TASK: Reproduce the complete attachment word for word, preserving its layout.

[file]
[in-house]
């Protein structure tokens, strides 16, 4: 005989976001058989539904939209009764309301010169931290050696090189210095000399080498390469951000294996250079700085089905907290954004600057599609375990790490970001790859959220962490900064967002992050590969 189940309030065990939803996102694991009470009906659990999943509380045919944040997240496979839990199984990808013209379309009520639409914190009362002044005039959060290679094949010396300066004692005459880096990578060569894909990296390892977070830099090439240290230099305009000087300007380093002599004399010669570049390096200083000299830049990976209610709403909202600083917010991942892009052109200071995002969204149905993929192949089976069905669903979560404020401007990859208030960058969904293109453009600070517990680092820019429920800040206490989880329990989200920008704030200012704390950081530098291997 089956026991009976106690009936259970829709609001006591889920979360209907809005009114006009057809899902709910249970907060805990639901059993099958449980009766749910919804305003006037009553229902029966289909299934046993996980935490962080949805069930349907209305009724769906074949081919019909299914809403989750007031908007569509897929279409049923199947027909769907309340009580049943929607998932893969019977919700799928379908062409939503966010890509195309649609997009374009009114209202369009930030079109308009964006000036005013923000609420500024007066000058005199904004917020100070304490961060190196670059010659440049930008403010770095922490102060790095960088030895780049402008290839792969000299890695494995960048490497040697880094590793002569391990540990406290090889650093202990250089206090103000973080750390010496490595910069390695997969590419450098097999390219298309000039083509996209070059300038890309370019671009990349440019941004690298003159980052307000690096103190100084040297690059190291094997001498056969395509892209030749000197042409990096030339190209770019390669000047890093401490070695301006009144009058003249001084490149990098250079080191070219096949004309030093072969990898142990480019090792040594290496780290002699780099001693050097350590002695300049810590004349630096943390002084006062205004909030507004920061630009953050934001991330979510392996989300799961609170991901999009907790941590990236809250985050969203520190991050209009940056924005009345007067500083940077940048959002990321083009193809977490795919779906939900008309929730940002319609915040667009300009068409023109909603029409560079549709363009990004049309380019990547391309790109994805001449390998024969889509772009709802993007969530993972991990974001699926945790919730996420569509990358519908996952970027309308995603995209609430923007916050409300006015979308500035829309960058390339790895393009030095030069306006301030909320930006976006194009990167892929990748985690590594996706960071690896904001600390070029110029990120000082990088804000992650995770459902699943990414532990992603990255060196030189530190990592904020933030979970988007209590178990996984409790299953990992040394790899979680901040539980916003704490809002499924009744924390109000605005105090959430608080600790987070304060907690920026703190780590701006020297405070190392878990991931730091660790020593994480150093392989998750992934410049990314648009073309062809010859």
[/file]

[in-house]
């Protein structure tokens, strides 16, 4: 005989976001058989539904939209009764309301010169931290050696090189210095000399080498390469951000294996250079700085089905907290954004600057599609375990790490970001790859959220962490900064967002992050590969 189940309030065990939803996102694991009470009906659990999943509380045919944040997240496979839990199984990808013209379309009520639409914190009362002044005039959060290679094949010396300066004692005459880096990578060569894909990296390892977070830099090439240290230099305009000087300007380093002599004399010669570049390096200083000299830049990976209610709403909202600083917010991942892009052109200071995002969204149905993929192949089976069905669903979560404020401007990859208030960058969904293109453009600070517990680092820019429920800040206490989880329990989200920008704030200012704390950081530098291997 089956026991009976106690009936259970829709609001006591889920979360209907809005009114006009057809899902709910249970907060805990639901059993099958449980009766749910919804305003006037009553229902029966289909299934046993996980935490962080949805069930349907209305009724769906074949081919019909299914809403989750007031908007569509897929279409049923199947027909769907309340009580049943929607998932893969019977919700799928379908062409939503966010890509195309649609997009374009009114209202369009930030079109308009964006000036005013923000609420500024007066000058005199904004917020100070304490961060190196670059010659440049930008403010770095922490102060790095960088030895780049402008290839792969000299890695494995960048490497040697880094590793002569391990540990406290090889650093202990250089206090103000973080750390010496490595910069390695997969590419450098097999390219298309000039083509996209070059300038890309370019671009990349440019941004690298003159980052307000690096103190100084040297690059190291094997001498056969395509892209030749000197042409990096030339190209770019390669000047890093401490070695301006009144009058003249001084490149990098250079080191070219096949004309030093072969990898142990480019090792040594290496780290002699780099001693050097350590002695300049810590004349630096943390002084006062205004909030507004920061630009953050934001991330979510392996989300799961609170991901999009907790941590990236809250985050969203520190991050209009940056924005009345007067500083940077940048959002990321083009193809977490795919779906939900008309929730940002319609915040667009300009068409023109909603029409560079549709363009990004049309380019990547391309790109994805001449390998024969889509772009709802993007969530993972991990974001699926945790919730996420569509990358519908996952970027309308995603995209609430923007916050409300006015979308500035829309960058390339790895393009030095030069306006301030909320930006976006194009990167892929990748985690590594996706960071690896904001600390070029110029990120000082990088804000992650995770459902699943990414532990992603990255060196030189530190990592904020933030979970988007209590178990996984409790299953990992040394790899979680901040539980916003704490809002499924009744924390109000605005105090959430608080600790987070304060907690920026703190780590701006020297405070190392878990991931730091660790020593994480150093392989998750992934410049990314648009073309062809010859």